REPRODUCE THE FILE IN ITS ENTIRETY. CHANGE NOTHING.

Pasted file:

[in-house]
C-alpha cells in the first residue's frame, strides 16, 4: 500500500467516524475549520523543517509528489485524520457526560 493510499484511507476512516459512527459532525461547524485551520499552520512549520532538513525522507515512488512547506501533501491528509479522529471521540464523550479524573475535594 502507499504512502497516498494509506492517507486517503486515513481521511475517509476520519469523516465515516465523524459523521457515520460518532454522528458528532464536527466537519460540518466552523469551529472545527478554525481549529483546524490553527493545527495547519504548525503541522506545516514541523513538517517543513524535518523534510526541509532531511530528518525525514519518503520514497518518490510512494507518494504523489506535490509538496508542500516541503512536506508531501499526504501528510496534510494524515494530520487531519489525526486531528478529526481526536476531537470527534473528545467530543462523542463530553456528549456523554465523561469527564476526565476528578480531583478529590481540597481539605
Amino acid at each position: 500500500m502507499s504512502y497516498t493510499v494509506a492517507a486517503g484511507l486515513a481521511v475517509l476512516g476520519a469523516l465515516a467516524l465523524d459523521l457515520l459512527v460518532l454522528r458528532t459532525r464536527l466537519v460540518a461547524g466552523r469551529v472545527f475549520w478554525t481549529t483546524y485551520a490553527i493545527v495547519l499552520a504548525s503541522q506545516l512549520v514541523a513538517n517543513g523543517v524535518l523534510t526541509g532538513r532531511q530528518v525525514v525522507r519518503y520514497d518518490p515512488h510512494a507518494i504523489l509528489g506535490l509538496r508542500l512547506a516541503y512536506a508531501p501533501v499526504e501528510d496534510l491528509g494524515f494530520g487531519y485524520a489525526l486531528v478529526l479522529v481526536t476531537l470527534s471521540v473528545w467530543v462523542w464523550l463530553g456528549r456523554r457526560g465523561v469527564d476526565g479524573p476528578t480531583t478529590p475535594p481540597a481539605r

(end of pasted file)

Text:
[in-house]
C-alpha cells in the first residue's frame, strides 16, 4: 500500500467516524475549520523543517509528489485524520457526560 493510499484511507476512516459512527459532525461547524485551520499552520512549520532538513525522507515512488512547506501533501491528509479522529471521540464523550479524573475535594 502507499504512502497516498494509506492517507486517503486515513481521511475517509476520519469523516465515516465523524459523521457515520460518532454522528458528532464536527466537519460540518466552523469551529472545527478554525481549529483546524490553527493545527495547519504548525503541522506545516514541523513538517517543513524535518523534510526541509532531511530528518525525514519518503520514497518518490510512494507518494504523489506535490509538496508542500516541503512536506508531501499526504501528510496534510494524515494530520487531519489525526486531528478529526481526536476531537470527534473528545467530543462523542463530553456528549456523554465523561469527564476526565476528578480531583478529590481540597481539605
Amino acid at each position: 500500500m502507499s504512502y497516498t493510499v494509506a492517507a486517503g484511507l486515513a481521511v475517509l476512516g476520519a469523516l465515516a467516524l465523524d459523521l457515520l459512527v460518532l454522528r458528532t459532525r464536527l466537519v460540518a461547524g466552523r469551529v472545527f475549520w478554525t481549529t483546524y485551520a490553527i493545527v495547519l499552520a504548525s503541522q506545516l512549520v514541523a513538517n517543513g523543517v524535518l523534510t526541509g532538513r532531511q530528518v525525514v525522507r519518503y520514497d518518490p515512488h510512494a507518494i504523489l509528489g506535490l509538496r508542500l512547506a516541503y512536506a508531501p501533501v499526504e501528510d496534510l491528509g494524515f494530520g487531519y485524520a489525526l486531528v478529526l479522529v481526536t476531537l470527534s471521540v473528545w467530543v462523542w464523550l463530553g456528549r456523554r457526560g465523561v469527564d476526565g479524573p476528578t480531583t478529590p475535594p481540597a481539605r